Last week we attended a briefing with Nimbus Data about their next generation flash storage system. The new array is capable of running at the astonishing speed of 1 Million IOPS. This isn’t the first time that I hear “1 Million IOPS” from a vendor (TMS and Violin have also been publicizing it for a while) but the interesting point is that we are moving very fast from what we can call “science experiments” to real production products. There is a new interesting market segment of flash based high end systems and many customers are evaluating them for their T1 workloads. On the opposite side Amazon, last week, announced Glacier: a secure distributed object storage optimized for archiving purposes with 11 9s of reliability, proposed at 0.01$ per gigabyte per month!
This storage service is positioned as an alternative to tape archiving for those customers that need infrequent access to huge amounts of data stored for many years (or forever).
The trend is clear: big space and big performance requirements at the antipodes (it’s not news). But what is happening in the middle?
End users are asking for low latency and high speed access to their active data. This is often a small subset of their whole data space but they need to process data at a much higher speed than in the past. You need informations to be competitive and you need them as fast as possible or, at least, faster than your direct competitor. The easiest way is to store and process data on flash storage. MLC (multi level cell) enterprise storage is no more a chimera and the $/GB is going down very fast while the $/IOPS is already more competitive than ordinary under utilized HDDs based storage systems.
If it is true that 1M IOPS systems aren’t for every one, we can also expect that many vendors playing in the range of hundreds of thousands IOPS will do very well in the next future. This kind of systems can satisfy performance (and space) needs of most enterprises at a reasonable price (especially if compared with old generation T1 arrays).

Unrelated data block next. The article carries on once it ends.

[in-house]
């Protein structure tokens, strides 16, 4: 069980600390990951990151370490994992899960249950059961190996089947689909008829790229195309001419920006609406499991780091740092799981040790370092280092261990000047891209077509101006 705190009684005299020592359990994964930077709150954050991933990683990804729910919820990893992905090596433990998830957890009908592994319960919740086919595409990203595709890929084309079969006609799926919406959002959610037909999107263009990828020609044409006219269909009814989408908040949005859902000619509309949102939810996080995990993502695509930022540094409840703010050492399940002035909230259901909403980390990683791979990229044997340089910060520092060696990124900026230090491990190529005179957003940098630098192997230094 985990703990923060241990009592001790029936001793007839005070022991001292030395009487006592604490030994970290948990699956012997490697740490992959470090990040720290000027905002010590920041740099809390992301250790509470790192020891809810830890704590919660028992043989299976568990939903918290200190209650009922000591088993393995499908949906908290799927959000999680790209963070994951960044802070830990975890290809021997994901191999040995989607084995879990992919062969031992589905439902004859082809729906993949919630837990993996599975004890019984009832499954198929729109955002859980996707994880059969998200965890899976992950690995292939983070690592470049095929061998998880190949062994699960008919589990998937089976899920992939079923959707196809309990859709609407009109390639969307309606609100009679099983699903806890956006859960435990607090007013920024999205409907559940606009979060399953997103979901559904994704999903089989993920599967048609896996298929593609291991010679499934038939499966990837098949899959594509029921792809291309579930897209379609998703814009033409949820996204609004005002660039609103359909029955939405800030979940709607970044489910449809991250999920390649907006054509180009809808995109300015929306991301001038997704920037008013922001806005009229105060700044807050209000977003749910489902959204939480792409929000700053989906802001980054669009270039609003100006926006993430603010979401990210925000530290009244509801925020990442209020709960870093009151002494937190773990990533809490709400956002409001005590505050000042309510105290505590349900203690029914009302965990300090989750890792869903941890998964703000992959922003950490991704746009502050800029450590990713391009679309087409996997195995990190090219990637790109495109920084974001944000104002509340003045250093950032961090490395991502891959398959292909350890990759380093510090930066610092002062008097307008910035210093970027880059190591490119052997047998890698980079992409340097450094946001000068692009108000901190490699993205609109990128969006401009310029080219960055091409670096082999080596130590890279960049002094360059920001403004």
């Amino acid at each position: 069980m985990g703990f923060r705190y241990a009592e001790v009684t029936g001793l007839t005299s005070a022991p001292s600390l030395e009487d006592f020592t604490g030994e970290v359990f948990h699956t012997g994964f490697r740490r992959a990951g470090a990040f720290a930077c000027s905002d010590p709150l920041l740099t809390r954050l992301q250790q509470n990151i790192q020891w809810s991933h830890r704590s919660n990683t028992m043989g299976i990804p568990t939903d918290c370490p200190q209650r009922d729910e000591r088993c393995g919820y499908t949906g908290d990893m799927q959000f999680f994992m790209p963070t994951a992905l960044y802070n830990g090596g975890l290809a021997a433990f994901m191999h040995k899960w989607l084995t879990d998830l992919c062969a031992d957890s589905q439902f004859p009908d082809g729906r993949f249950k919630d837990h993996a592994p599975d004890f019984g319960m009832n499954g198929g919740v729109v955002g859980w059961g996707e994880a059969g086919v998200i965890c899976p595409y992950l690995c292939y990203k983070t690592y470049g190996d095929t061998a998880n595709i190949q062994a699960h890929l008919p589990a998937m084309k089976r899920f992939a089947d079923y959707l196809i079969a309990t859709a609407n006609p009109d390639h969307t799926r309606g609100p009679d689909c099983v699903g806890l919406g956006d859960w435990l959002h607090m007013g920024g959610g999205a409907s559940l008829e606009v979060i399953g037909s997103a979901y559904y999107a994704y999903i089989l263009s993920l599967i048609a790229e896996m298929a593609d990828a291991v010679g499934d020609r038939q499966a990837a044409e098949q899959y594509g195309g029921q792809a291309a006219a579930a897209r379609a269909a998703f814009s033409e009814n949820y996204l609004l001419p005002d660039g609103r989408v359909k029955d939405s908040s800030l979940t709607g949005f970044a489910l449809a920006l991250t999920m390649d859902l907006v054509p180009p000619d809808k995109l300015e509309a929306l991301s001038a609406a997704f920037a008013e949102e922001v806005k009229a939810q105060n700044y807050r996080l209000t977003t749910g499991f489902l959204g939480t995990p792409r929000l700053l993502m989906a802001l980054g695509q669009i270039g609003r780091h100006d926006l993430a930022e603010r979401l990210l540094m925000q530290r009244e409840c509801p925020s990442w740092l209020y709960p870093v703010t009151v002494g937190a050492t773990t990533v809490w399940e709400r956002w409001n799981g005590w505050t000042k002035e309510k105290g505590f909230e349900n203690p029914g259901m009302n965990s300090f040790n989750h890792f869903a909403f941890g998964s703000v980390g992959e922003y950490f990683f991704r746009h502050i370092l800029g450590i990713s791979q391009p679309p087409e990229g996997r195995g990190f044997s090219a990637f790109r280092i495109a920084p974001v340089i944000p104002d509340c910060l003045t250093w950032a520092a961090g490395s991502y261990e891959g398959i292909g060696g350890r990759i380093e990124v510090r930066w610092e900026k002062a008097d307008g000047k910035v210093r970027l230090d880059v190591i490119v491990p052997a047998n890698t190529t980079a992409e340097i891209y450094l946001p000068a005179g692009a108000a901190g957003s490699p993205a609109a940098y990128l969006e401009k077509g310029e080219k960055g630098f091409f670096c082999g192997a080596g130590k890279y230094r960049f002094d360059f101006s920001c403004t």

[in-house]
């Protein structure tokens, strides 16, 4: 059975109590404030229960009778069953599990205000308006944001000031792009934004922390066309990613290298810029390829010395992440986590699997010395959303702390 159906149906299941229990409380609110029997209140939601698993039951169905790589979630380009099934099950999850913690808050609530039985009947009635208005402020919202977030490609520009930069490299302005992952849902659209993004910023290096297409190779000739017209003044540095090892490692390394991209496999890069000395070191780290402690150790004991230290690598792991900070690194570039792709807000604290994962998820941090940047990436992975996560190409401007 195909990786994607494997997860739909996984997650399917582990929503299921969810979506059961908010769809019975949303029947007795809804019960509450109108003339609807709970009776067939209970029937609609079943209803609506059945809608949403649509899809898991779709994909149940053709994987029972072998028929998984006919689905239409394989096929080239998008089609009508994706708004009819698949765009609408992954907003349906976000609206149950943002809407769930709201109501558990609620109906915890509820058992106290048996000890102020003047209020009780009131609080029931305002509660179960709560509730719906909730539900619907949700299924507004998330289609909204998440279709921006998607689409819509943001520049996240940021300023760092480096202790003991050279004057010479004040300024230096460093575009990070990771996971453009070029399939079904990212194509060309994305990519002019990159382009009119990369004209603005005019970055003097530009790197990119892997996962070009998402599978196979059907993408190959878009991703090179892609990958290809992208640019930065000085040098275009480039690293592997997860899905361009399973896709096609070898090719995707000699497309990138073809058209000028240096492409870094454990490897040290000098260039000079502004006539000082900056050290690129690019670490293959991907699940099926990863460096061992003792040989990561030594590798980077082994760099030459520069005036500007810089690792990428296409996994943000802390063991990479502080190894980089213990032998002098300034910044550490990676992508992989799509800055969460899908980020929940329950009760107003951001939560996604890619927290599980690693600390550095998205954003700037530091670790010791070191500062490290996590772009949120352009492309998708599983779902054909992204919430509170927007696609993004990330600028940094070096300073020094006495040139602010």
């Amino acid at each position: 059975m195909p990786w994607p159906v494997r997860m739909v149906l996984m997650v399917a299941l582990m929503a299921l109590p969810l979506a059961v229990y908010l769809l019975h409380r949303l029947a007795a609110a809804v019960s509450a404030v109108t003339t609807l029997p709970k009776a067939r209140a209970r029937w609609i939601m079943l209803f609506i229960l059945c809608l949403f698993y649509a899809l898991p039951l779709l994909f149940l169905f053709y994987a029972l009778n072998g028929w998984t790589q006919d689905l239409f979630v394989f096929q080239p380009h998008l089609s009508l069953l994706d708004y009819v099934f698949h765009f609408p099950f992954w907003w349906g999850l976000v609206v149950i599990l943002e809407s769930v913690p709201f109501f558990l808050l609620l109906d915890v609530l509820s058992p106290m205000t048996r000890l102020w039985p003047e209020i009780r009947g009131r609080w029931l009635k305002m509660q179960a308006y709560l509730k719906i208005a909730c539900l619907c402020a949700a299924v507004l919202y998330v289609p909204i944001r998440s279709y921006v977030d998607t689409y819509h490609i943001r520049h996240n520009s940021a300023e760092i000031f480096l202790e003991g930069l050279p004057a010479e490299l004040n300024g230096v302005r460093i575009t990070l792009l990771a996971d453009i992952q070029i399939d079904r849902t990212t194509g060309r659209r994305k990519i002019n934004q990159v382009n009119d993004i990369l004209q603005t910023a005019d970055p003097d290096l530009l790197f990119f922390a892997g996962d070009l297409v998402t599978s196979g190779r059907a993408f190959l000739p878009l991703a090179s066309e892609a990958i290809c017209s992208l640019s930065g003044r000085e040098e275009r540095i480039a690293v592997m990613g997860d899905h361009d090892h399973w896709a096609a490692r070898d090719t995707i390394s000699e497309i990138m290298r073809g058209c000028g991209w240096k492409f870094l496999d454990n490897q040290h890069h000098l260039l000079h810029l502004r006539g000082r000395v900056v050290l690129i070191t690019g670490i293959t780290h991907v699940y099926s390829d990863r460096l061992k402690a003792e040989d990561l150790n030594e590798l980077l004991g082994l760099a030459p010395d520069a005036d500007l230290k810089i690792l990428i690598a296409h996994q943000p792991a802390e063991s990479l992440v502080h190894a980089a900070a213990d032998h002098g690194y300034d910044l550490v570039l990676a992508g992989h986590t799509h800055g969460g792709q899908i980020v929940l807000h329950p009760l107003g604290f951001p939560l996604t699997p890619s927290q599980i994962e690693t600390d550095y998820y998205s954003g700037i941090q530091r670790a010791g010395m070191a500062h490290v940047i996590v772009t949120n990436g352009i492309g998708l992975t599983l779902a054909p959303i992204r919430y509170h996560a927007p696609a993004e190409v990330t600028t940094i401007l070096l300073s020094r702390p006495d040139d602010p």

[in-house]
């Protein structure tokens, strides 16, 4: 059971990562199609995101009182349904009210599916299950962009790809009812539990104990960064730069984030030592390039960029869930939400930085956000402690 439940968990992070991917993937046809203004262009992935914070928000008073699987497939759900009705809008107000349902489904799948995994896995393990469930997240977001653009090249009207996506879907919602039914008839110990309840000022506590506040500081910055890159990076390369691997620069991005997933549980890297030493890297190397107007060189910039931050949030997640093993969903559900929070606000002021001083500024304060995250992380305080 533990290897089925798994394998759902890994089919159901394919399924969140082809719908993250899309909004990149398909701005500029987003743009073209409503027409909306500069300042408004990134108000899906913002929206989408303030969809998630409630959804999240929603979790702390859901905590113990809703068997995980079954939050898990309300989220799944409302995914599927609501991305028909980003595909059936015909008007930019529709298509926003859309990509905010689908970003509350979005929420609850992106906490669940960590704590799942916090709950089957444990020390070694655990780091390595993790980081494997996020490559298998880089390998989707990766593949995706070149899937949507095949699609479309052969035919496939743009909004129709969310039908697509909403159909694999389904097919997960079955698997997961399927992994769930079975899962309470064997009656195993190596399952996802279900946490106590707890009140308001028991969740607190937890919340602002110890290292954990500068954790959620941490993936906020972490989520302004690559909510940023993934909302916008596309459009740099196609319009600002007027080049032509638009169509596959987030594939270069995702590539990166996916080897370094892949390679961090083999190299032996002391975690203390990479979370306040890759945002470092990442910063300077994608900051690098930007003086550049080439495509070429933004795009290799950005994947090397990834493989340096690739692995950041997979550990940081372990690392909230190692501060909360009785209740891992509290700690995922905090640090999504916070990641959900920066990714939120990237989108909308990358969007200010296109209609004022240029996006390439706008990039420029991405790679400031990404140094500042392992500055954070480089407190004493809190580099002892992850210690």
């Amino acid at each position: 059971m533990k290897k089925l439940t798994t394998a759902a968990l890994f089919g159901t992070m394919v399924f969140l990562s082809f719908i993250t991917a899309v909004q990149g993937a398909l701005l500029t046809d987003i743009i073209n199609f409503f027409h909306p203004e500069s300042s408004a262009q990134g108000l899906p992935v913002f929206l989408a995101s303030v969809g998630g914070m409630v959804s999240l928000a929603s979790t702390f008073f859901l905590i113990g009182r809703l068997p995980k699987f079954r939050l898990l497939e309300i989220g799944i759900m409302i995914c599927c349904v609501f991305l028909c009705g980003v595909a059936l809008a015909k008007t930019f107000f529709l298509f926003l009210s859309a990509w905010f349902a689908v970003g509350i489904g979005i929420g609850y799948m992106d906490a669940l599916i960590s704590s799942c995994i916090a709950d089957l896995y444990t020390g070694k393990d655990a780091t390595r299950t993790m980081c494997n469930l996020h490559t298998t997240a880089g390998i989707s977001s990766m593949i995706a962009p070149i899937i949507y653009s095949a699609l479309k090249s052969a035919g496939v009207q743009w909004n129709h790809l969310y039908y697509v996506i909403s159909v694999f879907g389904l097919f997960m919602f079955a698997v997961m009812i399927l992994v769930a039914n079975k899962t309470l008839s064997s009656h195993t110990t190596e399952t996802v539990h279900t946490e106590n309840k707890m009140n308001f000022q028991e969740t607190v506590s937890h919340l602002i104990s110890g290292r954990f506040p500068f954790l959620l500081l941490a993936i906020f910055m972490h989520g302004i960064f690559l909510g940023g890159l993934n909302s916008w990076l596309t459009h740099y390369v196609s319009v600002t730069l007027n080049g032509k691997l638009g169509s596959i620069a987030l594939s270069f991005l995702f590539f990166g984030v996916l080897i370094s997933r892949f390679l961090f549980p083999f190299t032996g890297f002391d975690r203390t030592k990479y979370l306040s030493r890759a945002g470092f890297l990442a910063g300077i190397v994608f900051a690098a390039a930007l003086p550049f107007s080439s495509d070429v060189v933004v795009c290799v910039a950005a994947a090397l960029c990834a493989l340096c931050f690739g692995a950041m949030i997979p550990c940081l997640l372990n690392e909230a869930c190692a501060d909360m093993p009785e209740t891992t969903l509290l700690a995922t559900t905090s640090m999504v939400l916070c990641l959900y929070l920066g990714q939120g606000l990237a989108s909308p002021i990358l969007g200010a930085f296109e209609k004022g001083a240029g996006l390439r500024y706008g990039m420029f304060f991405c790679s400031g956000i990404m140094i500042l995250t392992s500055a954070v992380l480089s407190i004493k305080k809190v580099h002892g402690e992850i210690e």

All data are important and all data need to be maintained for a longer time (actually, longer time is often a synonym of forever)! If you continue to stack up new data on old data, with long retention policies, the problem becomes huge: medical records are only an example of what I’m saying.
Amazon’s move to offer an archiving service is very clever. Tape technology is hated by the majority of end users and they are constantly looking to alternatives. Actually, at 0.01$/GB/month, it doesn’t look as a cheaper alternative but it is a first step. (BTW, I’m not sure that the comparison made here is fair, probably Glacier is more comparable to services offered by companies like Iron Mountain)
If backup software vendors will be smart enough to integrate Glacier as a backup target (indeed, some of them already has S3 integration), customers could be able to easily migrate tape archives into the cloud. Of course, it’s not for every one but I’m sure that many end users are eager to evaluate such an opportunity like this.
Big data and SMB are in the middle
When you want to process big amounts of data in a relatively small time you need throughput (more than IOPS) and space. This remains a sweet spot for HDDs and HDDs based subsystems. In practice the huge number of (SATA) drives can bring a sufficient amount of IOPS and a big throughput while the disk space is utilized at its best (waste of disk space is the biggest issue when you buy spindles for IOPS!). Big data scale out architectures are also very well suited to adopt small amount of flash on each node (e.g.: PCI flash cards) to improve performance in local data subsets processing.
On the same trail we can find SMBs: the adoption of hybrid storage systems is massive here. A bunch of new startups are doing very well in this segment and technologies like SSD caching and automated tiering are much appreciated from end users.
I think there are few points to remark here:
1) SSD popularity is growing faster than what was predicted by analysts in the last years.
2) Affordable enterprise (MLC) flash storage is already more competitive than HDD based systems for many applications.
3) Hybrid storage systems (monolithic or distributed) are attracting SMBs and Big Data because they are a good compromise between performance, space and price.
4) Tape is still alive but cloud is getting a little bit closer… And if it is true that Glacier uses custom low power/RPM SATA drives, will finally disks become cheaper than tapes in the future?